This work aimed to organise recommendations for keeping people engaged during human supervision of driving automation, encouraging a safe and acceptable introduction of automated driving systems. First, heuristic knowledge of human factors, ergonomics, and psychological theory was used to propose solution areas to human supervisory control problems of sustained attention. Driving and non-driving research examples were drawn to substantiate the solution areas. Automotive manufacturers might (1) avoid this supervisory role altogether, (2) reduce it in objective ways or (3) alter its subjective experiences, (4) utilize conditioning learning principles such as with gamification and/or selection/training techniques, (5) support internal driver cognitive processes and mental models and/or (6) leverage externally situated information regarding relations between the driver, the driving task, and the driving environment. Second, a cross-domain literature survey of influential human-automation interaction research was conducted for how to keep engagement/attention in supervisory control. The solution areas (via numeric theme codes) were found to be reliably applied from independent rater categorisations of research recommendations. Areas (5) and (6) were addressed by around 70% or more of the studies, areas (2) and (4) in around 50% of the studies, and areas (3) and (1) in less than around 20% and 5%, respectively. The present contribution offers a guiding organisational framework towards improving human attention while supervising driving automation.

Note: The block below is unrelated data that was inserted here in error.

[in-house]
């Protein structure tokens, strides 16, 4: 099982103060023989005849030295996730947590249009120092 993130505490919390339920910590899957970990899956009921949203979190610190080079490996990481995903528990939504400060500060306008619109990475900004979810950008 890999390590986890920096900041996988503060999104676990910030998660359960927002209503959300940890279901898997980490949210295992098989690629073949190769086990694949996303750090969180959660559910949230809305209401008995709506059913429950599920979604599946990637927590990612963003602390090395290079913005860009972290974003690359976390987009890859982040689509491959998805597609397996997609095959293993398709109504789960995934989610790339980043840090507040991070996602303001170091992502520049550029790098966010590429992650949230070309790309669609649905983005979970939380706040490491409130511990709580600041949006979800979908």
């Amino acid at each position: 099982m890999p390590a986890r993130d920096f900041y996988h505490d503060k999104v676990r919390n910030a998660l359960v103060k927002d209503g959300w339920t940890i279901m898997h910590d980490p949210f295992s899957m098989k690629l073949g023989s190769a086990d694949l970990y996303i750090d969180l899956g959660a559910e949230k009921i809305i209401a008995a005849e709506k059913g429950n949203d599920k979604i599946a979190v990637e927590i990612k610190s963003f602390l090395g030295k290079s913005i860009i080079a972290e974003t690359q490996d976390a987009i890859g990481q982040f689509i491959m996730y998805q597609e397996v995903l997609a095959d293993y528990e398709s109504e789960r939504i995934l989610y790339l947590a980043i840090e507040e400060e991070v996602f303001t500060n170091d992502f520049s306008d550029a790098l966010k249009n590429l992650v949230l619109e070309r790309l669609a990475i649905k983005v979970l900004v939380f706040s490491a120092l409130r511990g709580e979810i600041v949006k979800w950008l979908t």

- automated driving
- human monitoring of automation
- supervisory control